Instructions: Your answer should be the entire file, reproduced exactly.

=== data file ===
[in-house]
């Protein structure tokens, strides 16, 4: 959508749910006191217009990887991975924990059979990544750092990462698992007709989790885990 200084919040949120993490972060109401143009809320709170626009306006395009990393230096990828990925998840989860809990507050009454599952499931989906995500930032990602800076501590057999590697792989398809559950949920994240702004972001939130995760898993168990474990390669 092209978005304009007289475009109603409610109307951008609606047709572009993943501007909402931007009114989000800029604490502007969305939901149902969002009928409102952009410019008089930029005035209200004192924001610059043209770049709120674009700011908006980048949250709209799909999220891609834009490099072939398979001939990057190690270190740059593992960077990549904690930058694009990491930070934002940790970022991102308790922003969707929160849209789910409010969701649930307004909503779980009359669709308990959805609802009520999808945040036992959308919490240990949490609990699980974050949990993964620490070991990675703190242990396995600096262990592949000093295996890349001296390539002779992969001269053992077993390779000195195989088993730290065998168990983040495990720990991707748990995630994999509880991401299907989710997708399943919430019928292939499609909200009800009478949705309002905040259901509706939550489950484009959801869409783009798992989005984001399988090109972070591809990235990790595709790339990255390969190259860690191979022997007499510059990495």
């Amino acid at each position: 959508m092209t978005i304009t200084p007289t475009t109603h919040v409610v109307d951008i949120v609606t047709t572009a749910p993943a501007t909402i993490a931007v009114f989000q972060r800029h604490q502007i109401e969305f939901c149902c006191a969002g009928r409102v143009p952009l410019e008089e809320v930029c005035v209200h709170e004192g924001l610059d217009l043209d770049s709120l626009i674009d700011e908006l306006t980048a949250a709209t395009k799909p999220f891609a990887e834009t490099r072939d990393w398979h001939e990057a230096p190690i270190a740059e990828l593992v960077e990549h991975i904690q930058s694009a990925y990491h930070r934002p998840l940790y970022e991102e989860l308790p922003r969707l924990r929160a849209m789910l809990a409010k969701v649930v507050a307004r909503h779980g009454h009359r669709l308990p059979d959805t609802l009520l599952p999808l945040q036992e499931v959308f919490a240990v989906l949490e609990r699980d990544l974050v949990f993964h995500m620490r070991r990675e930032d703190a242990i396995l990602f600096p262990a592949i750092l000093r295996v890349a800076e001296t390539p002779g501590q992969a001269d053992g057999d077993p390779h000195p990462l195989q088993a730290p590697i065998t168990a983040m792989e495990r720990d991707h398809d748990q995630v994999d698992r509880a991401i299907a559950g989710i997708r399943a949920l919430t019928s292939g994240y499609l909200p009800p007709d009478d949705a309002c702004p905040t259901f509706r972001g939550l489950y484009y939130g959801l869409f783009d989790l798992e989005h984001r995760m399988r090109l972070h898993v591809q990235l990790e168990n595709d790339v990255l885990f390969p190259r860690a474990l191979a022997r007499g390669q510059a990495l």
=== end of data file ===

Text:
[in-house]
């Protein structure tokens, strides 16, 4: 959508749910006191217009990887991975924990059979990544750092990462698992007709989790885990 200084919040949120993490972060109401143009809320709170626009306006395009990393230096990828990925998840989860809990507050009454599952499931989906995500930032990602800076501590057999590697792989398809559950949920994240702004972001939130995760898993168990474990390669 092209978005304009007289475009109603409610109307951008609606047709572009993943501007909402931007009114989000800029604490502007969305939901149902969002009928409102952009410019008089930029005035209200004192924001610059043209770049709120674009700011908006980048949250709209799909999220891609834009490099072939398979001939990057190690270190740059593992960077990549904690930058694009990491930070934002940790970022991102308790922003969707929160849209789910409010969701649930307004909503779980009359669709308990959805609802009520999808945040036992959308919490240990949490609990699980974050949990993964620490070991990675703190242990396995600096262990592949000093295996890349001296390539002779992969001269053992077993390779000195195989088993730290065998168990983040495990720990991707748990995630994999509880991401299907989710997708399943919430019928292939499609909200009800009478949705309002905040259901509706939550489950484009959801869409783009798992989005984001399988090109972070591809990235990790595709790339990255390969190259860690191979022997007499510059990495």
């Amino acid at each position: 959508m092209t978005i304009t200084p007289t475009t109603h919040v409610v109307d951008i949120v609606t047709t572009a749910p993943a501007t909402i993490a931007v009114f989000q972060r800029h604490q502007i109401e969305f939901c149902c006191a969002g009928r409102v143009p952009l410019e008089e809320v930029c005035v209200h709170e004192g924001l610059d217009l043209d770049s709120l626009i674009d700011e908006l306006t980048a949250a709209t395009k799909p999220f891609a990887e834009t490099r072939d990393w398979h001939e990057a230096p190690i270190a740059e990828l593992v960077e990549h991975i904690q930058s694009a990925y990491h930070r934002p998840l940790y970022e991102e989860l308790p922003r969707l924990r929160a849209m789910l809990a409010k969701v649930v507050a307004r909503h779980g009454h009359r669709l308990p059979d959805t609802l009520l599952p999808l945040q036992e499931v959308f919490a240990v989906l949490e609990r699980d990544l974050v949990f993964h995500m620490r070991r990675e930032d703190a242990i396995l990602f600096p262990a592949i750092l000093r295996v890349a800076e001296t390539p002779g501590q992969a001269d053992g057999d077993p390779h000195p990462l195989q088993a730290p590697i065998t168990a983040m792989e495990r720990d991707h398809d748990q995630v994999d698992r509880a991401i299907a559950g989710i997708r399943a949920l919430t019928s292939g994240y499609l909200p009800p007709d009478d949705a309002c702004p905040t259901f509706r972001g939550l489950y484009y939130g959801l869409f783009d989790l798992e989005h984001r995760m399988r090109l972070h898993v591809q990235l990790e168990n595709d790339v990255l885990f390969p190259r860690a474990l191979a022997r007499g390669q510059a990495l």